Producer-consumer problem and max subarray problem

First of all, I know it might seems to be a little late for that, but I think that this article might help a few people. And for those who don't have conclusive results, I think that only a few hours are enough to implement this solution (If you already have a sequential algorithm of course). During my curriculum at the INSA, I studied a little parallelism and especially a very famous problem in parallelization and synchonization: the producer-consumer problem.

The idea of the problem is quiet simple ; here is an extract of the wikipedia article on the problem:

"The problem describes two processes, the producer and the consumer, who share a common, fixed-size buffer used as a queue. The producer's job is to generate a piece of data, put it into the buffer and start again. At the same time the consumer is consuming the data (i.e., removing it from the buffer) one piece at a time. The problem is to make sure that the producer won't try to add data into the buffer if it's full and that the consumer won't try to remove data from an empty buffer."

Below  is a simple illustration of the problem. We have a producer that creates "tasks" and store them in a buffer and we have un consumer that simply execute the tasks in the queue. As soon as the consumer finishes a task, he picks a new one in the queue.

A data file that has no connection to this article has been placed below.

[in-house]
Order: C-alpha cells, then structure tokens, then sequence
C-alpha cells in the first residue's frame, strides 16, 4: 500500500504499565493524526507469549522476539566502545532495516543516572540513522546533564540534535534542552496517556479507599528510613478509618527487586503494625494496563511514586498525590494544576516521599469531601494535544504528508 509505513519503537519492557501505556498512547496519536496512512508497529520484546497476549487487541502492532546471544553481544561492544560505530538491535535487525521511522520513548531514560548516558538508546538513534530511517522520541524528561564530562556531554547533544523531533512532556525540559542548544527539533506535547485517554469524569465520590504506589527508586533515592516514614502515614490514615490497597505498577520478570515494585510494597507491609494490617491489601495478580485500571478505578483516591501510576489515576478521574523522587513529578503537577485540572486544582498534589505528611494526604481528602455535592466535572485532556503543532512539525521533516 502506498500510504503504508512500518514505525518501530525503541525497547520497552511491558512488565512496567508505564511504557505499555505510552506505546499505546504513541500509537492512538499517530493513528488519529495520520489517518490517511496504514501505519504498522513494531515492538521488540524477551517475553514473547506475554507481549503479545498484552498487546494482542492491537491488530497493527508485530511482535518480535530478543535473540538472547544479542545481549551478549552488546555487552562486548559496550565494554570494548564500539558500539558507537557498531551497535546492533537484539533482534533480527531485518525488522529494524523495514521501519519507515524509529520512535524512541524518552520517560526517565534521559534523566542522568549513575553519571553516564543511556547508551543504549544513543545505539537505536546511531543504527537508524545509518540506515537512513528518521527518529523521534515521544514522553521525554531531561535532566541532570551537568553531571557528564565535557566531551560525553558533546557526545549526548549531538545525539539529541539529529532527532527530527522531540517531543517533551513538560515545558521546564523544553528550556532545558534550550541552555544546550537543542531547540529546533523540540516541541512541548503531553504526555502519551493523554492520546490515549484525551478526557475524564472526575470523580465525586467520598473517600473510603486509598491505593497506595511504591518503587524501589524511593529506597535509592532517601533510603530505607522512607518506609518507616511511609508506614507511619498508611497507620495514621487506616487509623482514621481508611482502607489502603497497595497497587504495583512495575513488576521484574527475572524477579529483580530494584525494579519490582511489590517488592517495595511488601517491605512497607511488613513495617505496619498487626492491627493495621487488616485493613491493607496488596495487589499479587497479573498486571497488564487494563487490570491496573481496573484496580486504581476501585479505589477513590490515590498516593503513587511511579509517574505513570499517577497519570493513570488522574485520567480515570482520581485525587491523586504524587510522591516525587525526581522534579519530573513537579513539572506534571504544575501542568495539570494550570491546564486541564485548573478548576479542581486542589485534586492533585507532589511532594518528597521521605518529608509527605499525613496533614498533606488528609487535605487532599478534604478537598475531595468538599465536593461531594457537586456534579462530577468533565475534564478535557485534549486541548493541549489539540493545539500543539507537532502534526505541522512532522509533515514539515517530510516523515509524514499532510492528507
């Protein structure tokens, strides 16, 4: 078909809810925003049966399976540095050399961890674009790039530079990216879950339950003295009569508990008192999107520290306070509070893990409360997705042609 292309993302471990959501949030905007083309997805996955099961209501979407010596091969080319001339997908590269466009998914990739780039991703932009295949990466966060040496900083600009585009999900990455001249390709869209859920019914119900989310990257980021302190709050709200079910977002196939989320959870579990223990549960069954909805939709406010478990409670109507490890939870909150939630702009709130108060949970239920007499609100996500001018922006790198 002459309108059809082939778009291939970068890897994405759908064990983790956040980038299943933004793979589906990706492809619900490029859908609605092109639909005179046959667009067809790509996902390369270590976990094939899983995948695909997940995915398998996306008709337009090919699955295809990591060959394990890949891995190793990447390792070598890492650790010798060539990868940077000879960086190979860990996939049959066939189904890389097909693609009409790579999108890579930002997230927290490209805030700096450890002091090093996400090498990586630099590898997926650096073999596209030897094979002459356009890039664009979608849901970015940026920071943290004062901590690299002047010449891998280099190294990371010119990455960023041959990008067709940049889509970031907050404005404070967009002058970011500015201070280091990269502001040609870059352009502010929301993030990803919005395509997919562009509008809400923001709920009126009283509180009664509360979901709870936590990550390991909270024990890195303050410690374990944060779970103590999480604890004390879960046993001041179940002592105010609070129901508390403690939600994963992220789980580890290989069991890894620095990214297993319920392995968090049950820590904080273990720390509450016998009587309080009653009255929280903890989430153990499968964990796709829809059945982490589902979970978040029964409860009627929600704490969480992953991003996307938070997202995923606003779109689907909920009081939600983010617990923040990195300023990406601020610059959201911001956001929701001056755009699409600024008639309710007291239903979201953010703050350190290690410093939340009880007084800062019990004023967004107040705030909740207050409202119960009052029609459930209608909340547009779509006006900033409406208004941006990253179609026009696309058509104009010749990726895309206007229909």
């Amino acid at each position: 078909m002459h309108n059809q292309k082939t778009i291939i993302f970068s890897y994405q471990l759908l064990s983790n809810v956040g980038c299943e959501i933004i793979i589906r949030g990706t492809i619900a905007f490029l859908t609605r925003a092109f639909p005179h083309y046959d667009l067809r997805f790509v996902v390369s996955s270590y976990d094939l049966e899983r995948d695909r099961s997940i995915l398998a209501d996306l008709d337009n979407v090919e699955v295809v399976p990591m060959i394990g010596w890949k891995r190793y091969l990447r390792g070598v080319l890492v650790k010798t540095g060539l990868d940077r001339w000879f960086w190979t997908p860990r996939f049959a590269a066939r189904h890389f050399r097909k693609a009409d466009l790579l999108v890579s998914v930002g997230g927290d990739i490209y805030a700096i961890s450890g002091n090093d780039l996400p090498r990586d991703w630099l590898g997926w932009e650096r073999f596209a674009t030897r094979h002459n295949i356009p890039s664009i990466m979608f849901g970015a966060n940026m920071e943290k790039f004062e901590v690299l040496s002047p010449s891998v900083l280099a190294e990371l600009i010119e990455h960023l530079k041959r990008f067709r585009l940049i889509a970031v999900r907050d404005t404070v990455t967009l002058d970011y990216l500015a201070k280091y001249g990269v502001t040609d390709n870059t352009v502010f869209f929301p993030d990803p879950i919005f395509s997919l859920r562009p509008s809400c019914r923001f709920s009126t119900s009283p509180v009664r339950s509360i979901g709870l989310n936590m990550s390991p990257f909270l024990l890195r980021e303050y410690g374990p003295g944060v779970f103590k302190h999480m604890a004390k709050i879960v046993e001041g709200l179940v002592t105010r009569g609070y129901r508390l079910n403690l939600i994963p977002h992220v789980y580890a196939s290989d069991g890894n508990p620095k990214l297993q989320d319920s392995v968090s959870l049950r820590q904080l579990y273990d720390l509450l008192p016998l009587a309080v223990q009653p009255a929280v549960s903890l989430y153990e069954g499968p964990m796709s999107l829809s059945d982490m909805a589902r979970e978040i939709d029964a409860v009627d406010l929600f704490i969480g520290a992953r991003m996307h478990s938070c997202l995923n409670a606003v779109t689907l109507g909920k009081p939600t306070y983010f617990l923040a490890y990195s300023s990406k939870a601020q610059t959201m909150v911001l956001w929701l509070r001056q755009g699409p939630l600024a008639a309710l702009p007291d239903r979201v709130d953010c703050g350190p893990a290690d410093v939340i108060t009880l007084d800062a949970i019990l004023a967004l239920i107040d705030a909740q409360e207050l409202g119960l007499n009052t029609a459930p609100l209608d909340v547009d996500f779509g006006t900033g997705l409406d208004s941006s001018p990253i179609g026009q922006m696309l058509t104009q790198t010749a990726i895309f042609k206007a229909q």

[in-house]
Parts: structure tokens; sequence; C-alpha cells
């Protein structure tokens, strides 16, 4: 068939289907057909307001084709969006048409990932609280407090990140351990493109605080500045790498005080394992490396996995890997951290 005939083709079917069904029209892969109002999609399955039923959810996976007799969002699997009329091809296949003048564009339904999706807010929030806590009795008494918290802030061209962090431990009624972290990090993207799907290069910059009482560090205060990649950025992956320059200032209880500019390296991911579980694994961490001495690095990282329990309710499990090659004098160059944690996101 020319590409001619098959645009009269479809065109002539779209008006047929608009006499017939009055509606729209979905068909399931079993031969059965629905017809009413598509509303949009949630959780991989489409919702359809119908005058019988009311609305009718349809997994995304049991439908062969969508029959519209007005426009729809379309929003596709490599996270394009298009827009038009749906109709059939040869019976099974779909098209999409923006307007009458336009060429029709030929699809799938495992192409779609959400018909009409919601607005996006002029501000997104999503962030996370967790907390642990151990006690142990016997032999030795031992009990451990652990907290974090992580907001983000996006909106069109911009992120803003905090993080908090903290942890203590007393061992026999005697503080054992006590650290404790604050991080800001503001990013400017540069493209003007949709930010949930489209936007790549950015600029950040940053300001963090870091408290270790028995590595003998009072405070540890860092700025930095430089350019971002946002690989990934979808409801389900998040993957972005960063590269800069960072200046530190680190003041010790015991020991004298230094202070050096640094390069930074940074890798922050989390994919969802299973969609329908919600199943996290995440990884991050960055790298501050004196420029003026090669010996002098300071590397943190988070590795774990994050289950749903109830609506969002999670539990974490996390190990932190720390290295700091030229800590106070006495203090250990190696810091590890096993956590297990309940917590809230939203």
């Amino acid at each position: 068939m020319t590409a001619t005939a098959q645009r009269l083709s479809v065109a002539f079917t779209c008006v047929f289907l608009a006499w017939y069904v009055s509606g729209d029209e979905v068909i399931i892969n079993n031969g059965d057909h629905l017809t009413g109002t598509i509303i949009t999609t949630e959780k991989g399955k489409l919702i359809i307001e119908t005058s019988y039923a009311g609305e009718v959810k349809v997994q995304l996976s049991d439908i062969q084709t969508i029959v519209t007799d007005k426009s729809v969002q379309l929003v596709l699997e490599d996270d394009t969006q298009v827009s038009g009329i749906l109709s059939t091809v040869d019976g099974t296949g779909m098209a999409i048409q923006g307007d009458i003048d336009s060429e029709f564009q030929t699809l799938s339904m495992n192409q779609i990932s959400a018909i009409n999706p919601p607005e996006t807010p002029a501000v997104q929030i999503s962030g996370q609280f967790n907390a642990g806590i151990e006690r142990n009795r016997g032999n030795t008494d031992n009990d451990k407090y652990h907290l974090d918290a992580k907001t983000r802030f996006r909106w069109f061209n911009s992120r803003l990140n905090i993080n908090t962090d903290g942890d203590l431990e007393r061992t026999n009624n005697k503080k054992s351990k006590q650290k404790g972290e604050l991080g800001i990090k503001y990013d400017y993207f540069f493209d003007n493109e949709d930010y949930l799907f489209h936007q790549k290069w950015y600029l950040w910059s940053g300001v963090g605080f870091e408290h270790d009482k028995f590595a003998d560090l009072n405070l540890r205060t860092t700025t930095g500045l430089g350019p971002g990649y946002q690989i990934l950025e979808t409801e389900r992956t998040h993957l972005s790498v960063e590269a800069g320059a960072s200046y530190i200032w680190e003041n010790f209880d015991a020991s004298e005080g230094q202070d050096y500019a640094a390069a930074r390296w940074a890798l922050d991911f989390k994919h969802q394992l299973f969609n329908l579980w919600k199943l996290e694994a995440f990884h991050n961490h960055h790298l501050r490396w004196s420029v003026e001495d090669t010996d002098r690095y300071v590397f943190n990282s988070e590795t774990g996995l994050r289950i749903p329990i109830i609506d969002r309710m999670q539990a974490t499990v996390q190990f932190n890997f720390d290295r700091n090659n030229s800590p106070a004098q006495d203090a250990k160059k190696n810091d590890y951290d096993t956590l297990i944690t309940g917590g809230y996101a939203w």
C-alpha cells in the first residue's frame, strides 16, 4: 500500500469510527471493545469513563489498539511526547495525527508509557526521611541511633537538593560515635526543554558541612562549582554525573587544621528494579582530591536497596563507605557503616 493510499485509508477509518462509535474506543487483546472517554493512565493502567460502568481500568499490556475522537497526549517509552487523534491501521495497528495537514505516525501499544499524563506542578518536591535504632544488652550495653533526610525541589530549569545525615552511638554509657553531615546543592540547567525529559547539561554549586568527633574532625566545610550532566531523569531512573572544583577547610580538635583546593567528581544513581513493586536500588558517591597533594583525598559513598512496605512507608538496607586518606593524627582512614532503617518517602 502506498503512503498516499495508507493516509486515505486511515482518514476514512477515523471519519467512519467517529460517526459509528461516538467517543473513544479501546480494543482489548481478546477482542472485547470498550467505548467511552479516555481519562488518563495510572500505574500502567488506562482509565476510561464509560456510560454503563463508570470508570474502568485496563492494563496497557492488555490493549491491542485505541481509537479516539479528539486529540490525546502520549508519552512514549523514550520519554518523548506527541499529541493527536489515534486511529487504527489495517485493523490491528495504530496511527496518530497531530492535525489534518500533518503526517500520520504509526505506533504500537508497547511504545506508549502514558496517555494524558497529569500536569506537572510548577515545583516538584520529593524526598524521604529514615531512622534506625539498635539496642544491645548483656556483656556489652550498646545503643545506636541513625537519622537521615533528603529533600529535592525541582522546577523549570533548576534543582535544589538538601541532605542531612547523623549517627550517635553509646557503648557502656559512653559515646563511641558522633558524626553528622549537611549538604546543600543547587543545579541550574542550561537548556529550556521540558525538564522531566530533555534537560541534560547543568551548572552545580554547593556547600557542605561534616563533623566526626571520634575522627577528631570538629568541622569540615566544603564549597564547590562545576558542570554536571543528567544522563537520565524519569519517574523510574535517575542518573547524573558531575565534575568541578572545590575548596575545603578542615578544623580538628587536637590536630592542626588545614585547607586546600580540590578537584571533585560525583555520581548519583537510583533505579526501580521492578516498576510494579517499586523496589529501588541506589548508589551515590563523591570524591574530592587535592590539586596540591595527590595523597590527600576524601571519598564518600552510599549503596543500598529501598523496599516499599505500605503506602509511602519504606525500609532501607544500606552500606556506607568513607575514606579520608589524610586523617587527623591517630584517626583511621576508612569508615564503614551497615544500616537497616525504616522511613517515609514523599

This example can be generalized with several consumers (that we can consider as workers). The problem then consist in synchronizing this whole process to avoid conflicts of any kind.

This kind of multi-process synchronization problem seems to suit perfectly the Maximum SubArray problem. Indeed, if we search for the maximum sum by iterating on the starting line of the array (i0) and then search for the best array for this line, the problem can easily be divided in sub-tasks (created by the producer) that the consumers (the threads) will have to solve separatly. The producer will simply create a task for each line (or groups of several lines), and then consumers (the threads) will simply solve the problem for each line, and start a new task in the queue as soon as it finishes. We then only need to share the value of the maximum sum and the associated indexes to check that the local solution is better than the global one.

Here is a "generic" solution to solve this multi-process synchronization problem:

```For the producer:
lock the queue Q
add T at the end of Q
send a signal through Q to the consumers
unlock Q

For the consumers:
lock Q
while there are consumers
wait for signal from Q
for each element E of Q